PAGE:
Katherine (Katerina) Stefatos
Katerina Stefatos earned a PhD in Politics from Goldsmiths College, University of London and an MSc in Gender and the Media from the London School of Economics and Political Science. She is currently a lecturer at RISD, while also teaching at Columbia (Program in Hellenic Studies, Classics) and at the City College of New York (International Studies & Anthropology). From 2016–20, she was a visiting assistant professor in the Department of Anthropology and Sociology; Women, Gender and Sexuality program; and International and Area Studies program at Kalamazoo College, Michigan. In 2016, Stefatos a co-edited (with Victoria Sanford and Cecilia Salvi) a volume entitled Gender Violence in Peace and War: States of Complicity (Rutgers University Press) and has published several articles on gender-based and state violence in war, post conflict and transitional contexts, and the politics of trauma and memory. Her research and teaching interests include gendered experiences of political incarceration and sexual torture, prison narratives, affect theory, human rights and refugee studies.
Fall 2023 Courses
TOPICS: HISTORY, PHILOSOPHY, & THE SOCIAL SCIENCES
Identity development is viewed as the psychosocial task of adolescence and young adulthood. A person in this period of development will look within and to others to answer the question of “Who am I”? In this course, we will examine the ways that ethnicity, race, culture, gender, sexual orientation, abilities, socio-economic status, citizenship and other factors influence young adult development. Critical perspectives will be taken to illuminate the ways in which systemic inequity can impact identity development. Assignments will consist of weekly reading analyses. The final project will be to create a research proposal on an aspect of identity development that will be presented to the class. We will spend time developing a research question, annotating the sources, writing the proposal and literature review.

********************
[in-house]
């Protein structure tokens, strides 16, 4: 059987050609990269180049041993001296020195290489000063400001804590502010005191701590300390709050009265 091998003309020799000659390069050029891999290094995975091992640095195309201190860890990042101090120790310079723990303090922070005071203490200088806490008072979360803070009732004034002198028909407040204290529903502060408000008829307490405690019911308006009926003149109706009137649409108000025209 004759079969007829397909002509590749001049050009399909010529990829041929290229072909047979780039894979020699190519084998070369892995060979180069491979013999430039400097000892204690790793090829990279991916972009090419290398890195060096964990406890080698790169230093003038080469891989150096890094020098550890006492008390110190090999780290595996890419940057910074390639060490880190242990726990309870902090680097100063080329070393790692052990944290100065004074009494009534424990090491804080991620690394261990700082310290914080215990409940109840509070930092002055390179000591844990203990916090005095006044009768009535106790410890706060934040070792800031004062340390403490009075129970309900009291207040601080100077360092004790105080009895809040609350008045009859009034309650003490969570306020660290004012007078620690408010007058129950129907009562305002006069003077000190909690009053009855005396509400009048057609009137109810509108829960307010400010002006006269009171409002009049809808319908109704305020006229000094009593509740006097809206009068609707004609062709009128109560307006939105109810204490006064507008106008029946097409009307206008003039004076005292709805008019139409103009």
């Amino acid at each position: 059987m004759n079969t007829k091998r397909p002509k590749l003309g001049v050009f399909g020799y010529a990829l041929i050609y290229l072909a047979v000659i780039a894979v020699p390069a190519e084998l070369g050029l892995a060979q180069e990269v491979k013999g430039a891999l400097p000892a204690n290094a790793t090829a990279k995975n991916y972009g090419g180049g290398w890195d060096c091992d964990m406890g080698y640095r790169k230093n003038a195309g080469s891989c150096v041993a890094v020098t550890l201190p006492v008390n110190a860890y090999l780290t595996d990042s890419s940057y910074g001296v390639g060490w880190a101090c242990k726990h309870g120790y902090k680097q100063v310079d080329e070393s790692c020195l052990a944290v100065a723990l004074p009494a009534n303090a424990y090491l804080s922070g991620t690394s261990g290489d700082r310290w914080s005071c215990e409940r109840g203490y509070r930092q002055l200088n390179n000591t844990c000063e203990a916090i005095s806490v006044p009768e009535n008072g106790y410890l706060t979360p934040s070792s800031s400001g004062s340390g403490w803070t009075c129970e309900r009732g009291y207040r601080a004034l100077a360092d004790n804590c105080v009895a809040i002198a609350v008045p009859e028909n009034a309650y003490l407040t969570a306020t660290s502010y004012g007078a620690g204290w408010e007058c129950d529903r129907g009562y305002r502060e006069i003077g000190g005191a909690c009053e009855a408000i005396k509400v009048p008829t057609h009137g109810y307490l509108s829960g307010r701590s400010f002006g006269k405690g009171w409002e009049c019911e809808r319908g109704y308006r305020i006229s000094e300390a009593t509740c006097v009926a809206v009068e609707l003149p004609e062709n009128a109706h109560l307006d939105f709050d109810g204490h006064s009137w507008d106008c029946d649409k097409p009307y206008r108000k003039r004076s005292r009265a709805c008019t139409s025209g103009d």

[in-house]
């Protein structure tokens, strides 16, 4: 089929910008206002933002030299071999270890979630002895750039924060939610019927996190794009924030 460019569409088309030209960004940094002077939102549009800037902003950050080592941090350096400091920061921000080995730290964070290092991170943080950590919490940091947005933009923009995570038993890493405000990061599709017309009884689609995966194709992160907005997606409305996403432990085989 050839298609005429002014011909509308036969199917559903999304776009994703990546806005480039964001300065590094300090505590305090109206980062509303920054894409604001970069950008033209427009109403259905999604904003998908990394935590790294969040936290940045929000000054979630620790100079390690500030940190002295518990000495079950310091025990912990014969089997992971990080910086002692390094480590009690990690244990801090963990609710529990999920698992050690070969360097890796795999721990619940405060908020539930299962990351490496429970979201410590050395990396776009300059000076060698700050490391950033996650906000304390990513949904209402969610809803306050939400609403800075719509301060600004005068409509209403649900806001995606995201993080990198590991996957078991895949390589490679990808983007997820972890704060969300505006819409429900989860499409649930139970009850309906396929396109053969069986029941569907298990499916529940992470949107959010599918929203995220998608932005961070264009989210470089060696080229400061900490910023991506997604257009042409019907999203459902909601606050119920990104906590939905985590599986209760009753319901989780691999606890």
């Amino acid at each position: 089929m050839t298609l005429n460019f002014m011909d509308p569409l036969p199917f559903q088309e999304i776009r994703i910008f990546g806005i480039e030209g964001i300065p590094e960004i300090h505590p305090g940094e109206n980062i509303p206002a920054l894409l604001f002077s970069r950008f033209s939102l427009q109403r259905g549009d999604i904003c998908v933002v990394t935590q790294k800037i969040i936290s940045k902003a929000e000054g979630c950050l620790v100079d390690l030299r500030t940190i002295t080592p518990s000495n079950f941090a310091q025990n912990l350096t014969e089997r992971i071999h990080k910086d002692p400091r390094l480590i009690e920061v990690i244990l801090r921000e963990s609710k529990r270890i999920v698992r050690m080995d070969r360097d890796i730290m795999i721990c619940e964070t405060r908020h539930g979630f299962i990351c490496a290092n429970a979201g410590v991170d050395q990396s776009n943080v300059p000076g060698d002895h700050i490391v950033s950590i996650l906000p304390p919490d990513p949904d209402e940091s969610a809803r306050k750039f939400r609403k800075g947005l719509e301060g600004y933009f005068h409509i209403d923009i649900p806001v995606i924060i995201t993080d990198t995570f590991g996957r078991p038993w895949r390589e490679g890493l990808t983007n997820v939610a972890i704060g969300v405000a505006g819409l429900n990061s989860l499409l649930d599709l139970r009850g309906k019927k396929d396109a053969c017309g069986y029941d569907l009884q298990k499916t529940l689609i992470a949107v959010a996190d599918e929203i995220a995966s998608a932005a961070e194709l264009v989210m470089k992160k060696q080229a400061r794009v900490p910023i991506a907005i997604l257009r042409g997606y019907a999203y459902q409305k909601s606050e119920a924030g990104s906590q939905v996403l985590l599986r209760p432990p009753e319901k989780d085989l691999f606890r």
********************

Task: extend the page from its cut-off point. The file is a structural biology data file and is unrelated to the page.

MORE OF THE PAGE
Transfer and upper-level students should register for one of the evening sections.
Major Requirement | BFA
Spring 2024 Courses
REFUGEES, MIGRANTS, AND DISPLACED PEOPLE
Millions of people around the world have been forced from their homes by interlinked factors including persecution, armed conflict and war, natural disasters, structural violence, and development projects. The seminar explores the “refugee” and “migrant” status and examines the refugee crisis and forced migration in a global perspective and through an interdisciplinary lens. It provides a historical background of the formation of the “refugee” concept going back to inter-war Europe and placing emphasis both on its construction in international law and on the precarious state that refugees and migrants face today globally through various case studies. The seminar also addresses the politics of humanitarianism, the role of international organizations, especially UNHCR, and the securitization of human rights as well as the ethnic, gendered, and religious identities being reshaped by forced displacement.
The course is organized both chronologically and thematically, to understand the ways in which global migration and contemporary refugee crises have changed over time, highlighting continuities and ruptures especially in the construction of the refugee and the migrant as the “other.” Lectures and readings provide a global perspective but focus on regional case studies, often using a comparative and transdisciplinary framework. Similarly, writing assignments, lectures, and class materials will draw upon international relations, anthropology, gender studies, sociology, and history, and examine different types of sources, including academic books and journal articles, first-person narratives, and visual resources.
Prerequisite: HPSS-S101 for Undergraduate Students